In modern English, what Chauntecleer's saying is that according to Cato dreams always signify something, even though we shouldn't be frightened of them. Although he says he's grateful for Pertelote's offer to help him with medicine, he rather patronizingly dismisses her homespun remedies. Here, Chauntecleer is displaying intellectual vanity, privileging ancient book-learning over traditional folk medicine.

Nevertheless, Chauntecleer becomes reconciled to Pertelote and agrees to renounce the vision contained in his dream. However, one form of vanity is replaced by another. For later on, Chauntecleer is approached by a wily old fox who's been observing him and his hens, lurking among the cabbages ready to make his move. No prizes for guessing what the fox has in mind. Chauntecleer has a beautiful voice which he loves to show off by singing. The fox sees his chance and after emerging from the cabbage patch starts shamelessly flattering the proud cockerel and asking to hear his singing voice:

For trewely, ye have as myrie a stevene As any aungel hath that is in hevene.

(You really do have as merry a voice as any angel in heaven).

And on it goes until Chauntecleer, so ravished by the fox's flattery, and beating his wings with pride, stands on his toes, stretches his neck, closes his eyes, and begins to crow loudly. The fox sees his chance and pounces immediately. He grabs the poor rooster by the neck and runs away, carrying the hapless Chauntecleer on his back.

But Chauntecleer has the last laugh. He takes a leaf out of the fox's book and starts to play on his vanity. He advises the fox to brag about his taking of Chauntecleer to his pursuers, the farmyard animals and dogs who've given chase. And for good measure, he might like to curse them:

Turneth agayn, ye proude cherles alle! A verray pestilence upon yow falle! Now I am come unto the wodes syde; Maugree youre heed, the cok shal heere abyde. I wol hym ete, in feith, and that anon!

(Get lost, you peasants! A plague upon you all! Now I've reached the woods the cockerel's going to stay right here despite all your best efforts. And I'm going to eat him right away!)

The fox foolishly agrees, and opens his mouth, ready to let rip with some medieval smack-talk. Suddenly, Chauntecleer flies out of the fox's greedy mouth to the safety of a tall tree. The rooster's learned his lesson as he tells the now hungry, frustrated fox:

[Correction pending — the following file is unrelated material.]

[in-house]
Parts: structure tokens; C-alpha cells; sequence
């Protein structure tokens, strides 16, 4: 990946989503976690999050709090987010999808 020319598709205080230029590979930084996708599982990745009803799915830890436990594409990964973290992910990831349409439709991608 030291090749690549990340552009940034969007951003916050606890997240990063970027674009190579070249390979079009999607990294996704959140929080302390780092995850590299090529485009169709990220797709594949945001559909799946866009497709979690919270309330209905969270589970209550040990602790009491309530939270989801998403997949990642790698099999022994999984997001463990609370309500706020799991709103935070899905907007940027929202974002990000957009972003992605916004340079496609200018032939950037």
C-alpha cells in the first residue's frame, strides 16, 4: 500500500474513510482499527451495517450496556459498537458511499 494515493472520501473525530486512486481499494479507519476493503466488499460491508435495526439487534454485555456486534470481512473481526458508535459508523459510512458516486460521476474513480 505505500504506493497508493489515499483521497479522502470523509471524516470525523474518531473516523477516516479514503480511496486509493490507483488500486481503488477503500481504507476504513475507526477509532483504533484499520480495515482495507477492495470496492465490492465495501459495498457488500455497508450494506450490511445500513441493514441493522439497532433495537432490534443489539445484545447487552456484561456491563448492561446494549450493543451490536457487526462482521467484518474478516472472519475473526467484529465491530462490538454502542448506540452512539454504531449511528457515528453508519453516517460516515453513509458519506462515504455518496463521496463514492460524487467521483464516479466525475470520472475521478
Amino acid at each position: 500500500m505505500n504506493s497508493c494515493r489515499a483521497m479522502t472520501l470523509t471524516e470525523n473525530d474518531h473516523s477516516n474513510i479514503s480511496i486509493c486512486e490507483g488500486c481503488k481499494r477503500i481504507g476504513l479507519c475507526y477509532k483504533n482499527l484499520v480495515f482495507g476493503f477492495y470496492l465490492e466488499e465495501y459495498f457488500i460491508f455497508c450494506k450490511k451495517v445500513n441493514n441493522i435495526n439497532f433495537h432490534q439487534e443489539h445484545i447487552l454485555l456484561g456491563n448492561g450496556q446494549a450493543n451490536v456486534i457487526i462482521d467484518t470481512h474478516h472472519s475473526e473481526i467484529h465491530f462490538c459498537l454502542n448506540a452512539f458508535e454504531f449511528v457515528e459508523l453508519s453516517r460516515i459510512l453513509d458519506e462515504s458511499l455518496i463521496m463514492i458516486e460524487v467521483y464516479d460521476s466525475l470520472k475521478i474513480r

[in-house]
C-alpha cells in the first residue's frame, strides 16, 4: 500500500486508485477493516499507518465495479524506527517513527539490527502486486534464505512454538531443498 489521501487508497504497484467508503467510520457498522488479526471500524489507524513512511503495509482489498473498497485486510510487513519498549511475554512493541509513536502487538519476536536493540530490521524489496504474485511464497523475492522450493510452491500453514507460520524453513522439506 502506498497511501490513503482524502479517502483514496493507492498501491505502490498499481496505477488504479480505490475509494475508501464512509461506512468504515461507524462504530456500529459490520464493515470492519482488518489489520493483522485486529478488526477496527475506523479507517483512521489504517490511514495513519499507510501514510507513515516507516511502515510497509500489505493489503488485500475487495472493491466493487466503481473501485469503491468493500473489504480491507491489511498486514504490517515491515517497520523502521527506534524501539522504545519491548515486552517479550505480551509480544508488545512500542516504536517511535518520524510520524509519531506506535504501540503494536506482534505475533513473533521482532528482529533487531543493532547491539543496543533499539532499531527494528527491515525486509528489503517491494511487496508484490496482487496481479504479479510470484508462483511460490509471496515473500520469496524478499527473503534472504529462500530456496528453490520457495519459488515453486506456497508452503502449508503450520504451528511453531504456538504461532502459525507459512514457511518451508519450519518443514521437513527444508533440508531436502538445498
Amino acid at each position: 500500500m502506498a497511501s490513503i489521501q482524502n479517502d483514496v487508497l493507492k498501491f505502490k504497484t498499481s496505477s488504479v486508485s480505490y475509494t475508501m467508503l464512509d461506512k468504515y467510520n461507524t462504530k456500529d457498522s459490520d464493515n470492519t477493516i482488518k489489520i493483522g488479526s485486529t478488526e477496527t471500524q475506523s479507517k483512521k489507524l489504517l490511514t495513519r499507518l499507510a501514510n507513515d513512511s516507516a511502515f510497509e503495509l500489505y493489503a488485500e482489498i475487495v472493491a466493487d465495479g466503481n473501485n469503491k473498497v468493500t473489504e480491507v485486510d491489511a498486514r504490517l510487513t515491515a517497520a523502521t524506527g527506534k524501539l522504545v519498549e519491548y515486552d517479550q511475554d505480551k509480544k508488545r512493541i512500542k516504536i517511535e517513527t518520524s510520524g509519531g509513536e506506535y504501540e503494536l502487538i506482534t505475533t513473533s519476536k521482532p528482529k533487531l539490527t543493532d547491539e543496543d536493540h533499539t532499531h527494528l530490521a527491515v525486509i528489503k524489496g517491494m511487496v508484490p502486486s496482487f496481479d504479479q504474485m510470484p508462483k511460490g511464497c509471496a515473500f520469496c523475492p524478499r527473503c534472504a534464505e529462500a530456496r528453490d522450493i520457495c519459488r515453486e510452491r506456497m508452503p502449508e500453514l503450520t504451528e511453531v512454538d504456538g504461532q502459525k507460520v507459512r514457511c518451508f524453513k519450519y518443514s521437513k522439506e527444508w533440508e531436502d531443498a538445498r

Thou shalt namoore thurgh thy flaterye/ Do me to synge and wynke with myn ye; For he that wynketh, whan he sholde see, Al wilfully, God lat him nevere thee!

(You won't get me to sing again through flattery. For if you close your eyes when you really should be seeing, then God will never let you prosper).

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Discuss the main theme of "The Nun's Priest's Tale" in The Canterbury Tales.

The famous story of Chanticleer and Pertelote has a clear message to it, which is particularly heightened when we remember the person who is telling the tale. Chanticleer is shown to be a creature that is easily beguiled by the words of Pertelote, and in particular her rebuke about the seriousness with which he takes his dream:

"Alas!" cried she. "For, by the Lord above,

Now you have lost my heart, lost all my love.

I cannot love a coward, that I swear!"

It is his love for her that causes Chanticleer to go against his better judgement and leads to his near escape with the fox. Thus the message of this tale, apart from the danger of succumbing to flattery, perhaps can be said to concern the dangers of heeding the advice of women. This is not particularly politically correct in today's world, but we need to remember that this was an immensely popular medieval theme, focusing on Eve as the archetype of the woman as temptress. Women were viewed as "the weaker sex" and thus offered foolish and dangerous advice.

Let us think about why it is that the Nun's Priest tells the tale. His role is a servant to the Prioress. From what we have seen of her, she is depicted as rather foolish and overly sentimental. His work dictates that he must live surrounded by women who are working under her, and thus perhaps share her failings. Thus we can see this tale as a barbed attack against his mistress and also against the women by which he is surrounded.